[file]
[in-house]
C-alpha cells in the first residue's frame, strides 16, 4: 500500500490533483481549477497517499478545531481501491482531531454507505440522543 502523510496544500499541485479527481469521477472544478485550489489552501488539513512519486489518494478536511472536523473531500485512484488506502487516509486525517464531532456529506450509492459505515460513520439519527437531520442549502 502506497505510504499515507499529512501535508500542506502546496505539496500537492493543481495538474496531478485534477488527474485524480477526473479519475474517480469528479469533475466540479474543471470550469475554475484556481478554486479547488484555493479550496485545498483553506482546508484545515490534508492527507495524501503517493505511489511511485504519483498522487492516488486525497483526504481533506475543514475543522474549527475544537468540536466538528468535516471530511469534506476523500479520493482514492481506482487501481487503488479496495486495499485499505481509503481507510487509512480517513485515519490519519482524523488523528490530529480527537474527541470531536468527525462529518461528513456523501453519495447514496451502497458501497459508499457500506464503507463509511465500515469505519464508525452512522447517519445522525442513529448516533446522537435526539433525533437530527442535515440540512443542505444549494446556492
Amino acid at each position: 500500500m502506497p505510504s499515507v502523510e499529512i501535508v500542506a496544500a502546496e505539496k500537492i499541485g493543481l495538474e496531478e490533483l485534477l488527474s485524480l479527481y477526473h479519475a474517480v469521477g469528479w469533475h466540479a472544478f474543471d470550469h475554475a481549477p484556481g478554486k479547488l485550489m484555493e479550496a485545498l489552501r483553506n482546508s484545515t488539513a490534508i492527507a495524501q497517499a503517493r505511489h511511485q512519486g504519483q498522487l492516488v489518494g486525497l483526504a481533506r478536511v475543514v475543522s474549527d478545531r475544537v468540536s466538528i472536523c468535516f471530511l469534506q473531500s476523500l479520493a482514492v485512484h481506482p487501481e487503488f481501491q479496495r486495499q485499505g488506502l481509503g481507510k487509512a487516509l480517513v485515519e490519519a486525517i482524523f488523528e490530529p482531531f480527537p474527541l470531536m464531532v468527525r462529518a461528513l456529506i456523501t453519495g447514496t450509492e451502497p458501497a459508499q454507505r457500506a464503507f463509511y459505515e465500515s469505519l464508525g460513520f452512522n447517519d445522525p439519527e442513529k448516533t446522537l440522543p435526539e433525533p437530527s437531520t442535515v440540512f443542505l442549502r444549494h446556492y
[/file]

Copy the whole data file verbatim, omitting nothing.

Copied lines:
[in-house]
C-alpha cells in the first residue's frame, strides 16, 4: 500500500490533483481549477497517499478545531481501491482531531454507505440522543 502523510496544500499541485479527481469521477472544478485550489489552501488539513512519486489518494478536511472536523473531500485512484488506502487516509486525517464531532456529506450509492459505515460513520439519527437531520442549502 502506497505510504499515507499529512501535508500542506502546496505539496500537492493543481495538474496531478485534477488527474485524480477526473479519475474517480469528479469533475466540479474543471470550469475554475484556481478554486479547488484555493479550496485545498483553506482546508484545515490534508492527507495524501503517493505511489511511485504519483498522487492516488486525497483526504481533506475543514475543522474549527475544537468540536466538528468535516471530511469534506476523500479520493482514492481506482487501481487503488479496495486495499485499505481509503481507510487509512480517513485515519490519519482524523488523528490530529480527537474527541470531536468527525462529518461528513456523501453519495447514496451502497458501497459508499457500506464503507463509511465500515469505519464508525452512522447517519445522525442513529448516533446522537435526539433525533437530527442535515440540512443542505444549494446556492
Amino acid at each position: 500500500m502506497p505510504s499515507v502523510e499529512i501535508v500542506a496544500a502546496e505539496k500537492i499541485g493543481l495538474e496531478e490533483l485534477l488527474s485524480l479527481y477526473h479519475a474517480v469521477g469528479w469533475h466540479a472544478f474543471d470550469h475554475a481549477p484556481g478554486k479547488l485550489m484555493e479550496a485545498l489552501r483553506n482546508s484545515t488539513a490534508i492527507a495524501q497517499a503517493r505511489h511511485q512519486g504519483q498522487l492516488v489518494g486525497l483526504a481533506r478536511v475543514v475543522s474549527d478545531r475544537v468540536s466538528i472536523c468535516f471530511l469534506q473531500s476523500l479520493a482514492v485512484h481506482p487501481e487503488f481501491q479496495r486495499q485499505g488506502l481509503g481507510k487509512a487516509l480517513v485515519e490519519a486525517i482524523f488523528e490530529p482531531f480527537p474527541l470531536m464531532v468527525r462529518a461528513l456529506i456523501t453519495g447514496t450509492e451502497p458501497a459508499q454507505r457500506a464503507f463509511y459505515e465500515s469505519l464508525g460513520f452512522n447517519d445522525p439519527e442513529k448516533t446522537l440522543p435526539e433525533p437530527s437531520t442535515v440540512f443542505l442549502r444549494h446556492y